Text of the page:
Vinayak “Vinnie” Khera (’01) and Florian Hafner, Ph.D. (’99, ’02), first met more than 20 years ago as Embry-Riddle students working together at the university’s Next-Generation ERAU Applied Research (NEAR) lab.
“I have known Florian from the day I walked into Embry-Riddle,” Khera says. “We were both on the varsity tennis team and have been close friends from day one. Since we graduated, we always wanted to do something together.”
Now, Khera and Hafner are working together again at Cignus, their own consulting company, based in Leesburg, Virginia.
“I was at Embry-Riddle to become an aerospace engineer because my parents were against me being a pilot,” Khera says. “It turns out one class was all it took to change my path — it was an airport planning class that focused on modeling and simulation.”
Khera and Hafner now work on modeling and simulation projects for airports and air navigation service providers around the world. With clients in both the private and public sectors in the U.S. and abroad, Cignus specializes in airport and airspace simulation and modeling, air traffic management, systems/software engineering and transportation planning.
One of Cignus’ biggest domestic projects is with the Port Authority of New York and New Jersey, which manages John F. Kennedy International Airport, Newark Liberty International Airport, LaGuardia Airport and Teterboro Airport. The company provides support with airside and airspace modeling and simulation, master planning work, airport layout and terminal facility planning.
“We are also helping them with expansion projects at JFK and LaGuardia airports,” Khera says.
Internationally, Cignus has done airspace and transportation planning work on airport projects in Turkey, Russia, Latvia and United Arab Emirates.
“We did a modeling and simulation project for Dubai International Airport, and it expanded into a regional airspace design for all of the UAE,” Khera says.
Another major international project was an airspace assessment and development/environmental impact analysis, along with modeling and simulation work for the new Istanbul Airport.
Hafner says he sees their work as using technology and analytics to improve operational and planning dilemmas that later guide the engineering behind projects.
“In a way, it is putting math to operational problems,” Hafner says. “It bridges the gap between the technical and operational domains, so we learn to be adept in both.”
With its proximity to Washington, D.C., Cignus also is involved in government work, particularly with the Federal Aviation Administration (FAA). Cignus is working with the FAA NextGen office on a project looking at the integration of unmanned aircraft systems (UAS) into the National Airspace System (NAS). It has also done software engineering work for the FAA to enable spaceport operators to look at the viability of future spaceport sites.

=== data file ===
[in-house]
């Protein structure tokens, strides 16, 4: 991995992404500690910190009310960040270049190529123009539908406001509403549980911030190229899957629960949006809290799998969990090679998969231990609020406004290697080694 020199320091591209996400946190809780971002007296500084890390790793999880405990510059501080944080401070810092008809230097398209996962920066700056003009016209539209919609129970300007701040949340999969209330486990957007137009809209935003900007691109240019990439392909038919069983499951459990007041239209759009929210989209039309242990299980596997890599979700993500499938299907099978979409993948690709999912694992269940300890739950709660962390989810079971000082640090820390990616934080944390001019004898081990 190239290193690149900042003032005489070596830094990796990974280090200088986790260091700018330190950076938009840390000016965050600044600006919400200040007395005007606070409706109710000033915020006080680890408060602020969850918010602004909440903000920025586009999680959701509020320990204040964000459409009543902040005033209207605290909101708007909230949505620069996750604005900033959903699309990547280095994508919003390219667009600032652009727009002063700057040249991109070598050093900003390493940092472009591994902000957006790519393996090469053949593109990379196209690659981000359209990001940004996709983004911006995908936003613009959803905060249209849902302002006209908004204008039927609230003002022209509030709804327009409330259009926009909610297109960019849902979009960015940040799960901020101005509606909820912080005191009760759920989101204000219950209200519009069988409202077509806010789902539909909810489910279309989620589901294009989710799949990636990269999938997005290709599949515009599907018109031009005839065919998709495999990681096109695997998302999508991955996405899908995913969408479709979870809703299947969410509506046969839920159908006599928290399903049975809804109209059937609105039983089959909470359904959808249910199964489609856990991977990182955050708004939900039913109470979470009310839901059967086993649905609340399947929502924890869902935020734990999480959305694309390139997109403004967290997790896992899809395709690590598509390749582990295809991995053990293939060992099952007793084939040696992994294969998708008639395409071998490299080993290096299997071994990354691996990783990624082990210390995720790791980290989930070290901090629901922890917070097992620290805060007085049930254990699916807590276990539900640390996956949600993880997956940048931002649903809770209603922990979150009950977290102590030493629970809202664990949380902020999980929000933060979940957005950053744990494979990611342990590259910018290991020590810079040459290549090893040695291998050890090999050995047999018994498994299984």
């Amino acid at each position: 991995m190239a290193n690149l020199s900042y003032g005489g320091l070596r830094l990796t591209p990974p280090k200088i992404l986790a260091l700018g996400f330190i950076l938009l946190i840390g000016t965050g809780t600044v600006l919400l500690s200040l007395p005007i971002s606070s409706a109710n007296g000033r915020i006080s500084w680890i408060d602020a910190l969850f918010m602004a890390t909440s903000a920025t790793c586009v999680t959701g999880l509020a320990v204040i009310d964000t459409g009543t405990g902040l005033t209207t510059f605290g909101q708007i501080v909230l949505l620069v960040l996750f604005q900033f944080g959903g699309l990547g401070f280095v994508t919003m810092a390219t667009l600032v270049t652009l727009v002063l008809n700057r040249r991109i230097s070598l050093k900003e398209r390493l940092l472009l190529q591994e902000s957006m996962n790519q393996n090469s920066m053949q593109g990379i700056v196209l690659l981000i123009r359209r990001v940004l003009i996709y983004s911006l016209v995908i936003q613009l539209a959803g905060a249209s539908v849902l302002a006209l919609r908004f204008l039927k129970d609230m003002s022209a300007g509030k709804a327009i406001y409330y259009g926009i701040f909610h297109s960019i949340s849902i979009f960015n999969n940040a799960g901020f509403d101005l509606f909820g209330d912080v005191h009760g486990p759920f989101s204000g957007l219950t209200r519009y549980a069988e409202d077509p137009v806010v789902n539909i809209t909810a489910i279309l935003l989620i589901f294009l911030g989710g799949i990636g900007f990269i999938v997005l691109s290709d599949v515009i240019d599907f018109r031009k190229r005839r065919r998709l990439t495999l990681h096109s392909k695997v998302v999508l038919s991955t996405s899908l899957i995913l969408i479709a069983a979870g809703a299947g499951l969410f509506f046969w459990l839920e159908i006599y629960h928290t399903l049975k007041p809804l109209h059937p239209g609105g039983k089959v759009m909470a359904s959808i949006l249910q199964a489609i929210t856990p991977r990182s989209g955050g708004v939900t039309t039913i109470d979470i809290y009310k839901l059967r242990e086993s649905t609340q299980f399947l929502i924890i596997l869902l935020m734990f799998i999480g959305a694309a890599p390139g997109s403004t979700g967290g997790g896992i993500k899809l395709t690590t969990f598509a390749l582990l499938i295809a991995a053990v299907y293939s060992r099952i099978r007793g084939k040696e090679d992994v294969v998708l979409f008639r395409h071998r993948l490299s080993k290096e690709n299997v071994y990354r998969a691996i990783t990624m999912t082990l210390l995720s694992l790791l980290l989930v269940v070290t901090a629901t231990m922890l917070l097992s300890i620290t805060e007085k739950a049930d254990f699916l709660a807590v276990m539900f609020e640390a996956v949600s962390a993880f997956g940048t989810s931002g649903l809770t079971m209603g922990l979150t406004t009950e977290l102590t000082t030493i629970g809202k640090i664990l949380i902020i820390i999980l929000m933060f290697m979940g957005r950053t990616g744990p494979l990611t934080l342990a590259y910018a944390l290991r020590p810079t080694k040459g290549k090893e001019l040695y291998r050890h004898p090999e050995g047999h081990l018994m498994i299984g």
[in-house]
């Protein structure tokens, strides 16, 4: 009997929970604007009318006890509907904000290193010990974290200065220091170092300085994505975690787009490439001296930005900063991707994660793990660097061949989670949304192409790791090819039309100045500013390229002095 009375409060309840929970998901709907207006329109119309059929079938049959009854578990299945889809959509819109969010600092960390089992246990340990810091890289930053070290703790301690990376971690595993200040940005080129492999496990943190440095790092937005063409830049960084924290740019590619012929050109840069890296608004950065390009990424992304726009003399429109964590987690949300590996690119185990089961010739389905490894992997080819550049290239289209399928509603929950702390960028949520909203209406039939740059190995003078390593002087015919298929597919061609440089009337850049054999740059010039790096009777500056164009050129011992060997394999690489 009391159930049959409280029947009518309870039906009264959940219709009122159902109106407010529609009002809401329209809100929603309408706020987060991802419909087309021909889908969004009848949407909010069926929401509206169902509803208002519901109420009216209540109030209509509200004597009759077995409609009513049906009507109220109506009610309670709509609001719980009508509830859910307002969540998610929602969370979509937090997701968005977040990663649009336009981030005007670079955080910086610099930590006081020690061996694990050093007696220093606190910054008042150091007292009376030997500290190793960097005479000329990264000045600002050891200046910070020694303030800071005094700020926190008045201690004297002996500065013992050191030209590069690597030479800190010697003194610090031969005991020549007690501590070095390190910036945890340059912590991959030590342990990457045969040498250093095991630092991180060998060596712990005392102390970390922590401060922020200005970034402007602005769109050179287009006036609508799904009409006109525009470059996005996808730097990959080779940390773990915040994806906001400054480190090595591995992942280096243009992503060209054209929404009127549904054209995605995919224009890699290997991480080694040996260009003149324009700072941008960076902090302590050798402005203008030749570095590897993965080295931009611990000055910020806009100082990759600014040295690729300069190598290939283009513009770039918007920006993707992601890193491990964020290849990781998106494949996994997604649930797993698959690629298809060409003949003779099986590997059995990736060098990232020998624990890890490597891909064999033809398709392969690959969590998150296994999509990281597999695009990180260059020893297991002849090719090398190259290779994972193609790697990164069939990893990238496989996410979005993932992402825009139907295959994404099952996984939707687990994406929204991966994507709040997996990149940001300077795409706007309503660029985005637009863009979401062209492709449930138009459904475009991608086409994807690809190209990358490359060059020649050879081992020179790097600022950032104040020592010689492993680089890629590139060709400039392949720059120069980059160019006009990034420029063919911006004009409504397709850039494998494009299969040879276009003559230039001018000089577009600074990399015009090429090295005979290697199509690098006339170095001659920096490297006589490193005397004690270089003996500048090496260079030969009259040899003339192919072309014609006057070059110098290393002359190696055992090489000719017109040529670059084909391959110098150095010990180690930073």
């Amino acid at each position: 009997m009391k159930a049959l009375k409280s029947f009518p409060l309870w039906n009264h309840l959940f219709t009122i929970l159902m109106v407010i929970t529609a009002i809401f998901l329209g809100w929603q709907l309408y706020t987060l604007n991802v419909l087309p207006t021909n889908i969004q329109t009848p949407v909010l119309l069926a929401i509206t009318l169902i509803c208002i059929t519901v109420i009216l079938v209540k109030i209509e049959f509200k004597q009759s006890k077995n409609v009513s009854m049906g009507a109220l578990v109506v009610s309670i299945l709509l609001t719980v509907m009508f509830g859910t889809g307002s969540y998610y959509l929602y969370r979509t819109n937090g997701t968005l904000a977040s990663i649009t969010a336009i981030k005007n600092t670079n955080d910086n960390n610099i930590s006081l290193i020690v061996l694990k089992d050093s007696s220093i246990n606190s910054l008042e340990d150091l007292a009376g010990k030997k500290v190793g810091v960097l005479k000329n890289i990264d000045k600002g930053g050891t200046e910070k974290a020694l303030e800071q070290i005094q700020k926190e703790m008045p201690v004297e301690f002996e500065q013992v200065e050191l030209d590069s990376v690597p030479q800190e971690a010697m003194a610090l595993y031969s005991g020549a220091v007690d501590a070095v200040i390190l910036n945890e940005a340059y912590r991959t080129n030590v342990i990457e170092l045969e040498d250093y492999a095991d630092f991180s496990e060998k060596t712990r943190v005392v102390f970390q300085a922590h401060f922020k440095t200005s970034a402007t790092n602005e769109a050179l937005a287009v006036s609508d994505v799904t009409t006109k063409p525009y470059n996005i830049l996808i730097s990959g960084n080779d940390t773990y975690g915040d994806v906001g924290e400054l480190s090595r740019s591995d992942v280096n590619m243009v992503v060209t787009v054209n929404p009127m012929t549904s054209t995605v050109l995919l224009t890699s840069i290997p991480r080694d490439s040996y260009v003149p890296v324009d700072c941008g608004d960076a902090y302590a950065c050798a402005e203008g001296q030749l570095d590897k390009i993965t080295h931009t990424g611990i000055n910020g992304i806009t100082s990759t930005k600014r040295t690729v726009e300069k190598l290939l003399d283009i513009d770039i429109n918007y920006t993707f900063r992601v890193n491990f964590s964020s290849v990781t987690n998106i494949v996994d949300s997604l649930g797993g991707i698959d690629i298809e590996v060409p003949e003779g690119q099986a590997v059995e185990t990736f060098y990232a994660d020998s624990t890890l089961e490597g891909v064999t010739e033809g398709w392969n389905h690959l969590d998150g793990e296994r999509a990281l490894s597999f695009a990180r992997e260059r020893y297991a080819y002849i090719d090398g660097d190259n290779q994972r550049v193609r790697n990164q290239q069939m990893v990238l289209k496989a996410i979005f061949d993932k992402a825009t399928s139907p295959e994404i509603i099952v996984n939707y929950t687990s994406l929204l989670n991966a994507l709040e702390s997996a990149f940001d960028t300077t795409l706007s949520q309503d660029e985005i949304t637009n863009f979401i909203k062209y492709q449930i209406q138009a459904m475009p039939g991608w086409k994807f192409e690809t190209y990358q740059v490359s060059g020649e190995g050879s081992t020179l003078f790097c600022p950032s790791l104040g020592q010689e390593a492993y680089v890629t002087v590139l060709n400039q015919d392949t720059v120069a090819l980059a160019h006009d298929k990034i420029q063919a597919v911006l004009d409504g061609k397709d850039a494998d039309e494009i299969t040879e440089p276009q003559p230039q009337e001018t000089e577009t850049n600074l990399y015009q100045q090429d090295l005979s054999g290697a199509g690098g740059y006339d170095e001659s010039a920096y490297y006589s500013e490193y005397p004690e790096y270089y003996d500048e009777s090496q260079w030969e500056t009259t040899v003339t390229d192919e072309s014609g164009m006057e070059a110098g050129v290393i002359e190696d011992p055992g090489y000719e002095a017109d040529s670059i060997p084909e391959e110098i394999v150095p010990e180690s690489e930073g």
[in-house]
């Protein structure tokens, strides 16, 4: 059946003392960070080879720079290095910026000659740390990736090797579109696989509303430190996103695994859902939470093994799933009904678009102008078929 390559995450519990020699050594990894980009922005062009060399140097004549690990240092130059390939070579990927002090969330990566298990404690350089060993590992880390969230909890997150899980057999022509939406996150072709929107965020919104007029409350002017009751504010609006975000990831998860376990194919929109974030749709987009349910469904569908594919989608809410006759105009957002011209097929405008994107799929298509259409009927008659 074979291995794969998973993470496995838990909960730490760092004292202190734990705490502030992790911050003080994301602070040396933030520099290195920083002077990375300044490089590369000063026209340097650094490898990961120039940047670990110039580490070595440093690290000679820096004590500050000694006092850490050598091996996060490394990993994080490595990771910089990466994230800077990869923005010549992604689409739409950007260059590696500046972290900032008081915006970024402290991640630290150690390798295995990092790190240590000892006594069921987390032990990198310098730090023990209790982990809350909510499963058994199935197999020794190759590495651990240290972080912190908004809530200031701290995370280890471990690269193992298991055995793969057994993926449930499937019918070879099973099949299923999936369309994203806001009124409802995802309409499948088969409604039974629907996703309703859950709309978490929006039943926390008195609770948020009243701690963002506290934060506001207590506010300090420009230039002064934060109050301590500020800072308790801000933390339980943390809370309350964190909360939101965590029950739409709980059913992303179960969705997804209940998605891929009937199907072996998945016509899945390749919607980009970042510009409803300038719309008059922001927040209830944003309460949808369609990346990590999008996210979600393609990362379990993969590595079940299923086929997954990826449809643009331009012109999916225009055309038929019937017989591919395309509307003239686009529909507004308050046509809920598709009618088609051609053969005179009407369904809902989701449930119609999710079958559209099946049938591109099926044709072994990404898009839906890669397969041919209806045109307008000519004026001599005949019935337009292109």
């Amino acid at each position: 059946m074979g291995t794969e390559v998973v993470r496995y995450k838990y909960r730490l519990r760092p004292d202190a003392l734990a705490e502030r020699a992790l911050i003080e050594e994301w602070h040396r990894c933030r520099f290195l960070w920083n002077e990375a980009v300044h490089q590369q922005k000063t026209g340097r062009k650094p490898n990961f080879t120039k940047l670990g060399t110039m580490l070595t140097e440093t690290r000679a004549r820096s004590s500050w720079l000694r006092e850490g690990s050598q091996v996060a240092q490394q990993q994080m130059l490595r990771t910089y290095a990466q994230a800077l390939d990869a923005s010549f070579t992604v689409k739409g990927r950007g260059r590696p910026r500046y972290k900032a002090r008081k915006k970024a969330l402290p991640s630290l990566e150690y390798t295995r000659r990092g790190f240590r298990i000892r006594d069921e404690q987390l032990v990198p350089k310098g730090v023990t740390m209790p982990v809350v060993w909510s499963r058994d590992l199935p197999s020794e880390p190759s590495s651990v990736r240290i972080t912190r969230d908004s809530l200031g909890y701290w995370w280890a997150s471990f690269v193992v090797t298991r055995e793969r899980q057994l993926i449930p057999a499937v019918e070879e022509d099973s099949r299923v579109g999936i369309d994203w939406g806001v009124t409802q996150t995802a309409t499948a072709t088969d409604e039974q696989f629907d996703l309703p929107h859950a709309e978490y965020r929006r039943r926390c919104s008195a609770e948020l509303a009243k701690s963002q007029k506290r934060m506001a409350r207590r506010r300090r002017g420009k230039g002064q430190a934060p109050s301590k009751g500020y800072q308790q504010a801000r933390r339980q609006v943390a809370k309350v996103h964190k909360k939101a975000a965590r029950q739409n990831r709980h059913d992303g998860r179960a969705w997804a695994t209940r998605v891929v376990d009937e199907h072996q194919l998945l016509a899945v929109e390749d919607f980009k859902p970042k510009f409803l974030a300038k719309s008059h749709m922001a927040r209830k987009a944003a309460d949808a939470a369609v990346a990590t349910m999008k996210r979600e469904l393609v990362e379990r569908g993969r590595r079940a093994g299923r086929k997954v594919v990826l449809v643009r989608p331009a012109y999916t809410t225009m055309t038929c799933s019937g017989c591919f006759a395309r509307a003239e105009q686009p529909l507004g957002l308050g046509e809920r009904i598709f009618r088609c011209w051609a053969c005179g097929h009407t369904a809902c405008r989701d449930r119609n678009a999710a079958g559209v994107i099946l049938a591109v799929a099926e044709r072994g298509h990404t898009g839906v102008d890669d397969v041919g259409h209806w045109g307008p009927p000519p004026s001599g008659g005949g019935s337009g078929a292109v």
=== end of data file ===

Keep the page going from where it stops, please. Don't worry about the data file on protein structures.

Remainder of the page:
“We try to be as forward-thinking as we can, so commercial space operations planning is definitely something we are looking to do more of in the future,” Khera says.
The Eagle Advantage
Roughly 50% of all Cignus employees are Eagles.
“When we hire new people, we want a specific skillset and a lot of it is geared toward understanding of air traffic, simulation and modeling, and a specific aviation domain understanding. Basically, everyone at Cignus needs to have a passion and love for airplanes,” Hafner says, “So Embry-Riddle is really the first place we look.”
He says he often calls Carlos Castro (’02, ’14), the NEAR lab project manager who now teaches the airport modeling and simulation class, when they are looking for a new employee.
One of their newest “finds” is Aviation Simulation and Modeling Consultant Mwangi “Moh” Karuri (’16, ’19), who was hired in 2019. He works on various transportation planning projects — the most current being a terminal planning project for JFK.
“Every simulation is different, and there are so many dynamic variables to consider,” Karuri says. “You get knowledge from a lot of different areas, and then you can apply the knowledge to develop solutions.”
Director of Business and Corporate Development Tom Styc (’79), who was hired four years ago, was Khera’s former boss and mentor. He is an U.S. Air Force veteran with decades of experience working on FAA projects.
“In business development, it is all about networking,” Styc says. “I planned to retire, but Vinnie brought me back in.”
Looking back, Khera and Hafner credit Embry-Riddle and the NEAR lab for their career trajectory. “Literally, one class and lab paved my career path,” Khera says.